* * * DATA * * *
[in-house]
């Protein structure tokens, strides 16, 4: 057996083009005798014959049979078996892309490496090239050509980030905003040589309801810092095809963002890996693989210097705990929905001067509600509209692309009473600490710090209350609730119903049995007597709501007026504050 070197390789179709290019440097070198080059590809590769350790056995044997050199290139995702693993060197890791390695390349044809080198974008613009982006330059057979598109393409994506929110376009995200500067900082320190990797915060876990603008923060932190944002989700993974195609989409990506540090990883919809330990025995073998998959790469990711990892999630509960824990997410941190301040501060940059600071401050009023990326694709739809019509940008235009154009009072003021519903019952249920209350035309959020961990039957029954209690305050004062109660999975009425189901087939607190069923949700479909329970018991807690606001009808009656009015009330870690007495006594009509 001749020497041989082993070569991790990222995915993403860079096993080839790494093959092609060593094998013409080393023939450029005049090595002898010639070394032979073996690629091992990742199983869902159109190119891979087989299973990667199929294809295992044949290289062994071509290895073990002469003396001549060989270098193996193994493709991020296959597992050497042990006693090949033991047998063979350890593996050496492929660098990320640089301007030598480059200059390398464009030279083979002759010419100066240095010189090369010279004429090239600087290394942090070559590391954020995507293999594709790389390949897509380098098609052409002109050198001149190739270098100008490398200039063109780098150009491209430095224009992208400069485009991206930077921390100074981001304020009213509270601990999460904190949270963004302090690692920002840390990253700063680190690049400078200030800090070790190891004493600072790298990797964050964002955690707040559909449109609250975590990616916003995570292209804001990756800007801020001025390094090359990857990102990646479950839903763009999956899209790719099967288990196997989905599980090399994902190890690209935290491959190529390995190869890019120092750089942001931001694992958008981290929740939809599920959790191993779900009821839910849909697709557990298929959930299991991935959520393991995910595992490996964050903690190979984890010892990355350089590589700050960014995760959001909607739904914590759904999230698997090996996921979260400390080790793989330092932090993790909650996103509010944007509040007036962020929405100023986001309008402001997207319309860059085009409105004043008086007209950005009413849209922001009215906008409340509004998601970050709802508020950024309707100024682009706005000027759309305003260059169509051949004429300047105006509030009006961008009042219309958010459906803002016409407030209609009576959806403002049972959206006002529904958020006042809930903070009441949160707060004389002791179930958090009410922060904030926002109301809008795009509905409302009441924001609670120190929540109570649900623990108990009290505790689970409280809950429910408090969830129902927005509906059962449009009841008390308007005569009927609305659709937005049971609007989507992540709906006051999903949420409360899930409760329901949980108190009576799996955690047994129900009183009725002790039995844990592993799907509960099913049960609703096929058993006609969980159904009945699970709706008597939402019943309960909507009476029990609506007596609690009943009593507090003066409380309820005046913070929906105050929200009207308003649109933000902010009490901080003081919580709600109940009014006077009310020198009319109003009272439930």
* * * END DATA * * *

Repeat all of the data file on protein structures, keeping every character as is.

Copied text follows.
[in-house]
């Protein structure tokens, strides 16, 4: 057996083009005798014959049979078996892309490496090239050509980030905003040589309801810092095809963002890996693989210097705990929905001067509600509209692309009473600490710090209350609730119903049995007597709501007026504050 070197390789179709290019440097070198080059590809590769350790056995044997050199290139995702693993060197890791390695390349044809080198974008613009982006330059057979598109393409994506929110376009995200500067900082320190990797915060876990603008923060932190944002989700993974195609989409990506540090990883919809330990025995073998998959790469990711990892999630509960824990997410941190301040501060940059600071401050009023990326694709739809019509940008235009154009009072003021519903019952249920209350035309959020961990039957029954209690305050004062109660999975009425189901087939607190069923949700479909329970018991807690606001009808009656009015009330870690007495006594009509 001749020497041989082993070569991790990222995915993403860079096993080839790494093959092609060593094998013409080393023939450029005049090595002898010639070394032979073996690629091992990742199983869902159109190119891979087989299973990667199929294809295992044949290289062994071509290895073990002469003396001549060989270098193996193994493709991020296959597992050497042990006693090949033991047998063979350890593996050496492929660098990320640089301007030598480059200059390398464009030279083979002759010419100066240095010189090369010279004429090239600087290394942090070559590391954020995507293999594709790389390949897509380098098609052409002109050198001149190739270098100008490398200039063109780098150009491209430095224009992208400069485009991206930077921390100074981001304020009213509270601990999460904190949270963004302090690692920002840390990253700063680190690049400078200030800090070790190891004493600072790298990797964050964002955690707040559909449109609250975590990616916003995570292209804001990756800007801020001025390094090359990857990102990646479950839903763009999956899209790719099967288990196997989905599980090399994902190890690209935290491959190529390995190869890019120092750089942001931001694992958008981290929740939809599920959790191993779900009821839910849909697709557990298929959930299991991935959520393991995910595992490996964050903690190979984890010892990355350089590589700050960014995760959001909607739904914590759904999230698997090996996921979260400390080790793989330092932090993790909650996103509010944007509040007036962020929405100023986001309008402001997207319309860059085009409105004043008086007209950005009413849209922001009215906008409340509004998601970050709802508020950024309707100024682009706005000027759309305003260059169509051949004429300047105006509030009006961008009042219309958010459906803002016409407030209609009576959806403002049972959206006002529904958020006042809930903070009441949160707060004389002791179930958090009410922060904030926002109301809008795009509905409302009441924001609670120190929540109570649900623990108990009290505790689970409280809950429910408090969830129902927005509906059962449009009841008390308007005569009927609305659709937005049971609007989507992540709906006051999903949420409360899930409760329901949980108190009576799996955690047994129900009183009725002790039995844990592993799907509960099913049960609703096929058993006609969980159904009945699970709706008597939402019943309960909507009476029990609506007596609690009943009593507090003066409380309820005046913070929906105050929200009207308003649109933000902010009490901080003081919580709600109940009014006077009310020198009319109003009272439930």